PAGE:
Tag Archives: hockey

The Edmonton Oilers Are Going to the Playoffs!

This may be a bit off topic for this blog, but I just have to mention this. After 11 years of missing the playoffs, the Edmonton Oilers have finally clinched a playoff spot!

The last time they were in the playoffs, they went all the way to the seventh game in the Stanley Cup Finals against the Carolina Hurricanes. After that, not a single playoff game. That’s changing this season, though. Thanks to great play from Connor McDavid, Leon Draisaitl, Patrick Maroon, Cam Talbot, Andrej Sekera, and Adam Larsson, the Oilers are a playoff team. They went from one of the worst teams to possibly taking first in the division in only a year. Amazing turnaround.

I have to mention that both McDavid and Draisaitl are among the top 10 players in the league in points, McDavid leading with 89, and Draisaitl having the highest point total with 71 for a German-born player in NHL history. Still 6 games to go! Will McDavid make 30 goals or 100 points? Who knows?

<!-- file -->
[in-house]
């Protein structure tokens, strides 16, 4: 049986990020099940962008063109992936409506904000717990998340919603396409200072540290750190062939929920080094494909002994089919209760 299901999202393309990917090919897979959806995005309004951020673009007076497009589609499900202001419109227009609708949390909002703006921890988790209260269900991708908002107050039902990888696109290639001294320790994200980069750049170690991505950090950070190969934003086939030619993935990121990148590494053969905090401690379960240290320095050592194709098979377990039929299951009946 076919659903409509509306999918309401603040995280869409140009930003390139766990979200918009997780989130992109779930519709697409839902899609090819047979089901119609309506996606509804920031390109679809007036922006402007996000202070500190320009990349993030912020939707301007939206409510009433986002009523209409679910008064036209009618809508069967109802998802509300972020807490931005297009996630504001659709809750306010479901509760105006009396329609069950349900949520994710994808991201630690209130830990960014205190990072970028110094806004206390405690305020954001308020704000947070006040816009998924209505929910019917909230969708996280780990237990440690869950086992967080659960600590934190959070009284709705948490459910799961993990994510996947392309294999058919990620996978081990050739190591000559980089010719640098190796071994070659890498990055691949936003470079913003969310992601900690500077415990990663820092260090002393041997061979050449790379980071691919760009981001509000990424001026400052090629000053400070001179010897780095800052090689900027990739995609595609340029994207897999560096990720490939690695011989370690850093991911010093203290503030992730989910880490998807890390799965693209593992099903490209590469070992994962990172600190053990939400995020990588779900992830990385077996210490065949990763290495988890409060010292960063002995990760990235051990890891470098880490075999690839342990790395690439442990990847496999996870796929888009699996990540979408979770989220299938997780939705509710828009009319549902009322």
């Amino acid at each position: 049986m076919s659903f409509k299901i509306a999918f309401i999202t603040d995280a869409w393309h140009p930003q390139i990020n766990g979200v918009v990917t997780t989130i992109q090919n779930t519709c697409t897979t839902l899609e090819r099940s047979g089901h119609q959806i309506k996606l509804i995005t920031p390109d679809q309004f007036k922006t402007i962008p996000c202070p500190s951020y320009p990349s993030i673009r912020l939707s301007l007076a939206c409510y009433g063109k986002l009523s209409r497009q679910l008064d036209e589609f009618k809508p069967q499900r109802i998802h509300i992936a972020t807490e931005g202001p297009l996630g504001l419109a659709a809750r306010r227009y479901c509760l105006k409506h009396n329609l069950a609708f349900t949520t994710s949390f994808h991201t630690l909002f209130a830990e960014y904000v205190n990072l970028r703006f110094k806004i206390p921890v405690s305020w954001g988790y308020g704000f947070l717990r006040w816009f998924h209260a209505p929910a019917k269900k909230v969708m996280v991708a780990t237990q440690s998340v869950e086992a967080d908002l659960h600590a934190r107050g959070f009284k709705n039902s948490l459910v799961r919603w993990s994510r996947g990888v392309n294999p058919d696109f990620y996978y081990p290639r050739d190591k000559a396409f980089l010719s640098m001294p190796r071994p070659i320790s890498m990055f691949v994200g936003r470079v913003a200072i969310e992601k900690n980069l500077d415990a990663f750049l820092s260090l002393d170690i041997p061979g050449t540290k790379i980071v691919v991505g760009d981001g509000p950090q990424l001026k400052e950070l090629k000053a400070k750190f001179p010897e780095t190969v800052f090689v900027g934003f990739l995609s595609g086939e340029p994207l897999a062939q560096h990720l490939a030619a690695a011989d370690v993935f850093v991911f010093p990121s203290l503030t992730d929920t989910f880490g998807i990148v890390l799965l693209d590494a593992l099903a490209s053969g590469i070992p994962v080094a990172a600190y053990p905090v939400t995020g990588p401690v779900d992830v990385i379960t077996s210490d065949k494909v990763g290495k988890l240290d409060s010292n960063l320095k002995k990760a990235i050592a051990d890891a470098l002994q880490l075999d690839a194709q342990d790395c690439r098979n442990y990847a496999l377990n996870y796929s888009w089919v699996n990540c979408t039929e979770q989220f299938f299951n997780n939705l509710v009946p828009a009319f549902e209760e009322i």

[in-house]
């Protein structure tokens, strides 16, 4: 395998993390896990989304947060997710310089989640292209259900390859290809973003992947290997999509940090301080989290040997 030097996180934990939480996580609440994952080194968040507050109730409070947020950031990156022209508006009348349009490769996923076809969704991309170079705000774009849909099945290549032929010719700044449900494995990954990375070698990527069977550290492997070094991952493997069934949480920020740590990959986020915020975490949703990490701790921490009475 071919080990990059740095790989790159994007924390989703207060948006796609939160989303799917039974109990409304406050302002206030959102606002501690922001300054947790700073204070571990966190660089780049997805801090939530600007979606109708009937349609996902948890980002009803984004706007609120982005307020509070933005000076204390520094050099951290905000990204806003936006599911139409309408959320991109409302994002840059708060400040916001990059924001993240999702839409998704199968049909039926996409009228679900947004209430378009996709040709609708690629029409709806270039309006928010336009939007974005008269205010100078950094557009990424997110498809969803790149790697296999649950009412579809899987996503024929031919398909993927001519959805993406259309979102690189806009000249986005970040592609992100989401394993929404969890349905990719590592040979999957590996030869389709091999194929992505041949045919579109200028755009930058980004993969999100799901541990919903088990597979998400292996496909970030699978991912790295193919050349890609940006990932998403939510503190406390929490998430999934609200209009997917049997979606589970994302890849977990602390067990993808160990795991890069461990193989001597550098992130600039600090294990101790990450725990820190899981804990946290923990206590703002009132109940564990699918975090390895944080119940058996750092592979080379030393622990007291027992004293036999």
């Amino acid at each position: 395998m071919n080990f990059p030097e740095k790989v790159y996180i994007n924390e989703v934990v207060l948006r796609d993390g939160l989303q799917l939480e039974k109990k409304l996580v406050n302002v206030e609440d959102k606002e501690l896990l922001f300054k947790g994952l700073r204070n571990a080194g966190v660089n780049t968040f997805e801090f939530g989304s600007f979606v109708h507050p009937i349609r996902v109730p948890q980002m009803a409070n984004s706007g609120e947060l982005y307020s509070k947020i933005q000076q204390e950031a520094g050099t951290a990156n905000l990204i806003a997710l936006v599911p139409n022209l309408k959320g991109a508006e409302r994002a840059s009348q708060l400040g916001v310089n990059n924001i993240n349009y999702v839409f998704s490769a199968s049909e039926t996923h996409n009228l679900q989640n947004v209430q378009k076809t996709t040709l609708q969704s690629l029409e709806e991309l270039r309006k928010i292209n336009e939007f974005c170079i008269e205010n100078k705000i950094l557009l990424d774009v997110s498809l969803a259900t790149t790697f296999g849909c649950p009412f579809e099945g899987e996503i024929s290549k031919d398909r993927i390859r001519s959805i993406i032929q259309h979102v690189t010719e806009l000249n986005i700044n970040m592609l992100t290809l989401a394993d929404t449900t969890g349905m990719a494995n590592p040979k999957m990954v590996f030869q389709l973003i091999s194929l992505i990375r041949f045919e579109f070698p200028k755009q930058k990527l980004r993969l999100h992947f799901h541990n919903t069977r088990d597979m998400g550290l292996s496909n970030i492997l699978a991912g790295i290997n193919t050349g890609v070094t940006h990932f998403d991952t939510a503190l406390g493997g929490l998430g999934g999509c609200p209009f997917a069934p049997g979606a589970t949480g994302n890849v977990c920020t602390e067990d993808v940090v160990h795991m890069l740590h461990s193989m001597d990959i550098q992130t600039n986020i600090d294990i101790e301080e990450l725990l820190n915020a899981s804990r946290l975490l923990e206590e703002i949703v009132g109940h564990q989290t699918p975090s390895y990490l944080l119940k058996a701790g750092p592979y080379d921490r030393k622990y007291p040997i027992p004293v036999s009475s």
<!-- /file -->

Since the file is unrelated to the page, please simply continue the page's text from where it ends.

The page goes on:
Sorry about the diversion from the usual, but this is a big thing for me, being an Oilers fan. Can’t wait for the playoffs!

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I’m an Edmonton Oilers Fan

For as long as I can remember, I’ve been an Edmonton Oilers fan. For those who don’t know, it’s one of the teams in the National Hockey League (NHL). Back in the 1980s, the team had one of the greatest dynasties, led by the legendary Wayne Gretzky. He was eventually traded away to the Los Angeles Kings, and at the end of the decade, the Oilers won their last Stanley Cup.

Fast forward to last year, the Oilers had missed the playoffs since they went to the Finals in 2006, narrowly losing the Stanley Cup in seven games. They’ve been going through a ten year rebuild, rebooted a couple times. The most recent rebuild has been incredibly successful. The Oilers are back, and so is Wayne Gretzky. He rejoined the Oilers, but as partner and vice-chairman.

In 2015, the Oilers drafted Connor McDavid, who is now the league’s leading assist and point scorer in only his second season. He’s a Gretzky or Crosby-like player, and is likely to be the top scorer in the NHL for several years. Other standouts this season are Leon Draisaitl, who’s turned out to be a very good offensive player, Patrick Maroon, who has had an incredible breakout year in the middle of his career, and Cam Talbot, who is now third in the league in wins by a goaltender.